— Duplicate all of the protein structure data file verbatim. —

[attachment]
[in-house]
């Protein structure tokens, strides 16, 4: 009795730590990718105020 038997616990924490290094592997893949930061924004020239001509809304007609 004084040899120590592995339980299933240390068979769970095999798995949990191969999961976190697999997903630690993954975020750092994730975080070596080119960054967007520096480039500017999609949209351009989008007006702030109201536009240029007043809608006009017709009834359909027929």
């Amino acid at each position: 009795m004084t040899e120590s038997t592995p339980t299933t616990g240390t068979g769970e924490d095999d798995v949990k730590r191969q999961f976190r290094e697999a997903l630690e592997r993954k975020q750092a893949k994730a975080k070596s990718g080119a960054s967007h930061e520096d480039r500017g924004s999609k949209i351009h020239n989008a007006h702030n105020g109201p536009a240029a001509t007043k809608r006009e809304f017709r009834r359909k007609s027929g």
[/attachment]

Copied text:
[in-house]
């Protein structure tokens, strides 16, 4: 009795730590990718105020 038997616990924490290094592997893949930061924004020239001509809304007609 004084040899120590592995339980299933240390068979769970095999798995949990191969999961976190697999997903630690993954975020750092994730975080070596080119960054967007520096480039500017999609949209351009989008007006702030109201536009240029007043809608006009017709009834359909027929």
């Amino acid at each position: 009795m004084t040899e120590s038997t592995p339980t299933t616990g240390t068979g769970e924490d095999d798995v949990k730590r191969q999961f976190r290094e697999a997903l630690e592997r993954k975020q750092a893949k994730a975080k070596s990718g080119a960054s967007h930061e520096d480039r500017g924004s999609k949209i351009h020239n989008a007006h702030n105020g109201p536009a240029a001509t007043k809608r006009e809304f017709r009834r359909k007609s027929g």